Wednesday, 2 August 2017

Michel Temer: Brazil's canny political survivor

Brazilian President Michel Temer is accused of taking bribes from a meatpacking industry executive -- part of a wider scandal sucking in major politicians of every stripe

Michel Temer has been accused of everything from coup plotting to taking millions of dollars in bribes, yet nothing seems to knock Brazil's president from the perch he unexpectedly occupied a year ago.

Michel Temer has been accused of everything from coup plotting to taking millions of dollars in bribes, yet nothing seems to knock Brazil's president from the perch he unexpectedly occupied a year ago.

The ultimate survivor in one of the world's messiest and scandal-ridden democracies, Temer easily rode out a vote in Congress on whether to send him to face trial in the Supreme Court on a bribery charge.

But maybe that's not so surprising from the 76-year-old head of the opportunistic, center-right PMDB party.

Yes, he's deeply unpopular with ordinary Brazilians.

Whenever he speaks on television, horn honking and pot banging can be heard in major cities like Rio de Janeiro and Sao Paulo. He was booed loudly at Maracana stadium when he opened the 2016 Rio de Janeiro Olympics.

An opposing senator once even compared him to "a butler in a house of horrors."

But Temer knows how to be friends with the people who wield power.

In Brasilia, he's the master of creating alliances and dishing out patronage and pork. And in his hometown, the financial center Sao Paulo, he's positioned himself as champion of the country's business elite.

Narrow escape

The son of Lebanese immigrants with a fancy for poetry already had a narrow escape in June, when the country's election court narrowly voted not to annul his mandate due to suspect 2014 election funding.

The subsequent filing of the bribery charge by Prosecutor General Rodrigo Janot, however, looked almost insurmountable.

The powerful Globo media group, which had previously been an important backer, turned on Temer, calling for his ouster and publishing damaging leaks on details of the corruption allegation.

And leftist opponents smelled a perfect chance for revenge.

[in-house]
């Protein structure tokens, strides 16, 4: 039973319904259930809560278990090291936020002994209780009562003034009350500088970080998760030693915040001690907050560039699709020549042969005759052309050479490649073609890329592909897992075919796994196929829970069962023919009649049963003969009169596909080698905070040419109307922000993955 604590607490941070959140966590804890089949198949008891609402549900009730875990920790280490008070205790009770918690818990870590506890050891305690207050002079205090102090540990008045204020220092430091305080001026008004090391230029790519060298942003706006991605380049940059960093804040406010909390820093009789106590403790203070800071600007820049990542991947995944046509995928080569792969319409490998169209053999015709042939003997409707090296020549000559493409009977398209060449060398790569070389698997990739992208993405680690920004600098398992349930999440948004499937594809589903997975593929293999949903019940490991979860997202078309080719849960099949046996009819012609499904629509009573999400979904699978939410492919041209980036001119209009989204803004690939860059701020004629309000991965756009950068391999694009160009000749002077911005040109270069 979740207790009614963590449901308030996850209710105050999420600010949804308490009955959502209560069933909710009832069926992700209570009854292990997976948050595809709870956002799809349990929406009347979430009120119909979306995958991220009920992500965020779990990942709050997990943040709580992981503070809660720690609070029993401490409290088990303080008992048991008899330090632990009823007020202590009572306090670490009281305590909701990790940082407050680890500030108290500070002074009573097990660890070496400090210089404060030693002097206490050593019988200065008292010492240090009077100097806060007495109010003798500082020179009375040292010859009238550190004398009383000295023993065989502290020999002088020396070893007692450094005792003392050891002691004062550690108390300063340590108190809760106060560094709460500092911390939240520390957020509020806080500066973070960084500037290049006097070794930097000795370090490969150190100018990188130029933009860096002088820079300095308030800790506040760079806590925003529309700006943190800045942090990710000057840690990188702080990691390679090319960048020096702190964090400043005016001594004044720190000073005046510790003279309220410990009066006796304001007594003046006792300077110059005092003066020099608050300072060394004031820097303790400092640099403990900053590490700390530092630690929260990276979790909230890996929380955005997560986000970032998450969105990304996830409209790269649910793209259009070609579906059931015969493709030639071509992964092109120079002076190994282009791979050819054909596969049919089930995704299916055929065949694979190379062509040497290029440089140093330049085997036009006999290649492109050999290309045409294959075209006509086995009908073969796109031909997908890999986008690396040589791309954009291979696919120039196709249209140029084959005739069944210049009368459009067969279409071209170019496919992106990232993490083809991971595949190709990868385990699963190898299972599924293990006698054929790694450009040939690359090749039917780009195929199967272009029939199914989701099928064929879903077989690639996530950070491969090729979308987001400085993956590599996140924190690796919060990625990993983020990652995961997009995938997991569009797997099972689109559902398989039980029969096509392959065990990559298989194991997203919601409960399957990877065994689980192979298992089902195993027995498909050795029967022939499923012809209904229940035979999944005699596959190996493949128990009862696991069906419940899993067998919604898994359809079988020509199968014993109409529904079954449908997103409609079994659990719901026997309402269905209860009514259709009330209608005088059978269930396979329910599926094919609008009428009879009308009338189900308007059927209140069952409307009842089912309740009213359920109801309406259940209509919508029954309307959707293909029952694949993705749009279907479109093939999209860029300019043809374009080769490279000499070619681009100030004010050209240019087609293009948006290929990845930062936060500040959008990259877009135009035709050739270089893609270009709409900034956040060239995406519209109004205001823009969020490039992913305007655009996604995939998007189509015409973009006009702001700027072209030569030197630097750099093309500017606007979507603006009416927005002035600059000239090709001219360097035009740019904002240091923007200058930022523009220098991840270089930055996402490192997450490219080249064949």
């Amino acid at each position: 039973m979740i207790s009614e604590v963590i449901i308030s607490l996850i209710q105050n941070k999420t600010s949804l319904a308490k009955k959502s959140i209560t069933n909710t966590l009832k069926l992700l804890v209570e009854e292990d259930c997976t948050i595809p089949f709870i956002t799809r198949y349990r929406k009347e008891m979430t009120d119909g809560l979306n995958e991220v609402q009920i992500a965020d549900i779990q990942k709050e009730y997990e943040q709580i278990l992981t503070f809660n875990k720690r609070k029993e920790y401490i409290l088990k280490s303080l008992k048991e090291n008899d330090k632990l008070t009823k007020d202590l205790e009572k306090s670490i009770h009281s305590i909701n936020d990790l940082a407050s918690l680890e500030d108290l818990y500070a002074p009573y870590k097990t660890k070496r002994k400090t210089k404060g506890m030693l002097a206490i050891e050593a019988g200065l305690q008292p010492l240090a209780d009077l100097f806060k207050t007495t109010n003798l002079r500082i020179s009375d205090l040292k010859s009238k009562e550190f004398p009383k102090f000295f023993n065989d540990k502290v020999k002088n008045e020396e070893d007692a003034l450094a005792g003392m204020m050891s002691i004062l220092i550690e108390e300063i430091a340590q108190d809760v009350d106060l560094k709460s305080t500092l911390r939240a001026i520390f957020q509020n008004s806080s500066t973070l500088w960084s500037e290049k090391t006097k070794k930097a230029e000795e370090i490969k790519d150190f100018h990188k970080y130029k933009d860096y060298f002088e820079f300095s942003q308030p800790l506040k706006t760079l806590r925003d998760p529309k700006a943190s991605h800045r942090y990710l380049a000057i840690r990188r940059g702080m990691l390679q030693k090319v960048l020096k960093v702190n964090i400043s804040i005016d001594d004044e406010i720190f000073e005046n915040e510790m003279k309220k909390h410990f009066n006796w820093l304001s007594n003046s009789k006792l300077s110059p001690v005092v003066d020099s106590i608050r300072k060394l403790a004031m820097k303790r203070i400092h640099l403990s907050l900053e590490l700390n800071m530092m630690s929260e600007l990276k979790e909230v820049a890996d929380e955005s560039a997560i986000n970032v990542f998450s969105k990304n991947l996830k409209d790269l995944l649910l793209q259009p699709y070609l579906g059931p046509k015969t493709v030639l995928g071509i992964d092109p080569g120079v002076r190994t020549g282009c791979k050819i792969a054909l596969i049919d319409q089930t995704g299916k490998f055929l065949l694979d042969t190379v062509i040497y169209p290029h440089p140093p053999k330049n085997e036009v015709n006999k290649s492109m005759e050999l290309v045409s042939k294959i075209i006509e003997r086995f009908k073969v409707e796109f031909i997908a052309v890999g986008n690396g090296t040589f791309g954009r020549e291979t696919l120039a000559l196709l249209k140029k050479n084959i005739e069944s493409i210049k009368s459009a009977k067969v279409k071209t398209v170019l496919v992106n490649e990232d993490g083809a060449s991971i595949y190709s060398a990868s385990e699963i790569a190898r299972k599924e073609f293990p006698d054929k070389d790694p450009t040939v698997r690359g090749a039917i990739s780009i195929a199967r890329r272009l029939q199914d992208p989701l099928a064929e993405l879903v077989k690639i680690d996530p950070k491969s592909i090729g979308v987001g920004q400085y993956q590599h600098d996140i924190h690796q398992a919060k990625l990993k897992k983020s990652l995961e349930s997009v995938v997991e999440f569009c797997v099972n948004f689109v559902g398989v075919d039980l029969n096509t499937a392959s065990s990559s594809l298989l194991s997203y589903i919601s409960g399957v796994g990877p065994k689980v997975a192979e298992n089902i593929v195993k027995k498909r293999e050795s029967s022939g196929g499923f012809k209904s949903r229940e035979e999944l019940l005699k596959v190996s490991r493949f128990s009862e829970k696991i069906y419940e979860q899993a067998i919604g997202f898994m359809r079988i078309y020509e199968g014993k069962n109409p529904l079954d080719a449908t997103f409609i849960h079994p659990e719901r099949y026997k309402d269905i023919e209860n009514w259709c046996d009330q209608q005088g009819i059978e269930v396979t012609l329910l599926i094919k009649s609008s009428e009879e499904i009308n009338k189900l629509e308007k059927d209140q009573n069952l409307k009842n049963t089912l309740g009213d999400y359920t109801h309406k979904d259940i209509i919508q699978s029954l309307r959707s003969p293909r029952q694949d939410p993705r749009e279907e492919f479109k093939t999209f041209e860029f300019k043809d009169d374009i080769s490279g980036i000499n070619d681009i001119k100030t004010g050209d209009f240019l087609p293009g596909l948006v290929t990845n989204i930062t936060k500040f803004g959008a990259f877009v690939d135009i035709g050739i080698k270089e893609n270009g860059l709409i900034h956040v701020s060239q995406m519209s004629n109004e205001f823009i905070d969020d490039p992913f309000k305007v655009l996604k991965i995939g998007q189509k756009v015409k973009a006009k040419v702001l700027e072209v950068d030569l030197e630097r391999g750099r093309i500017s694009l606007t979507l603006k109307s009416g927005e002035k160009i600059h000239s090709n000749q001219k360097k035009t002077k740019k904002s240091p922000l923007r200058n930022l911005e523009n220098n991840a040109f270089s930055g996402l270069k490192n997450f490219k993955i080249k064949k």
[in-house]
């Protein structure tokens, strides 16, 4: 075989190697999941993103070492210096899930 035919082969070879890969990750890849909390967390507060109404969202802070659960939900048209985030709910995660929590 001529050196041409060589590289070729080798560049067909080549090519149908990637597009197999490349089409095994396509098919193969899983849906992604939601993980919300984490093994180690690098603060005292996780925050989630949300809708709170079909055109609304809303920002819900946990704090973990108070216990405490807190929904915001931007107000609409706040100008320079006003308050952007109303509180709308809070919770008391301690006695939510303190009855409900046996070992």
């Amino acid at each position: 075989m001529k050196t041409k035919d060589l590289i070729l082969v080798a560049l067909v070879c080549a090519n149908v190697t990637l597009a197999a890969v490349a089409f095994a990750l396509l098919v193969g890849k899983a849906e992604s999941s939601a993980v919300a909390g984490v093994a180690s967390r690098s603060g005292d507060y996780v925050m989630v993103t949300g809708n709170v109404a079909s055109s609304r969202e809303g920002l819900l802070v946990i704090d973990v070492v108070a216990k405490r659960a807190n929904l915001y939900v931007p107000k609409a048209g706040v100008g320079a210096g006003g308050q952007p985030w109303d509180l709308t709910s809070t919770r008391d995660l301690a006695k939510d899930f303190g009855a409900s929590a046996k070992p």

After all, it was only a year ago that leftist president Dilma Rousseff was turfed from office in an impeachment vote that she branded a coup.

The head of that supposed coup, according to Rousseff? Her vice president -- Temer.

Temer had linked up his PMDB party with Rousseff's Workers' Party in an uneasy coalition. Little did she realize his allies would maneuver to impeach her on largely technical charges of breaking budget rules, putting Temer automatically into her place.

Now, Temer looked close to suffering a similar fate. The evidence, including footage of an aide running through Sao Paulo with a cash-stuffed suitcase, was impossible to ignore.

But ahead of Wednesday's congressional vote authorizing a trial, Temer put those networking skills into overdrive, reportedly dishing out money for lawmaker's pet projects at a dizzying rate.

And against the odds, his own fragile coalition held together as allies bought into his message that Brazil's weak economy would not withstand a second abrupt presidential change in 12 months.

Out of touch

Before becoming president, Temer had served three times as speaker of the lower house of Congress and been president of the PMDB for 15 years. But he never enjoyed retail politics and made no pretense even as president of having a popular touch.

Rarely taking part in events where he might encounter regular voters, Temer picked a new cabinet that looked a lot like him -- a collection of elderly, wealthy, white men. Eight of his ministers are being investigated for corruption.

A personal side does occasionally emerge. To the public, Temer's most interesting biographical detail could be his marriage to a former beauty queen, Marcela Tedeschi, four decades his junior.

It turns out that Temer also enjoys writing poetry, even if his verses have become a favorite target for mockery by liberals on social media networks.

Temer, however, seems perfectly happy with his image as a distant politician.

He proudly dedicated his inherited mandate -- which lasts until the end of 2018 -- to implementation of painful economic austerity reforms, saying he didn't care how it affected his ratings.

The reforms have been met with violent protests. However, the strategy worked with Brazil's business community and a majority in Congress, which believes that austerity will roll back more than a decade of leftist Workers' Party rule and exit a two-year recession.



from pulse.ng - Nigeria's entertainment & lifestyle platform online

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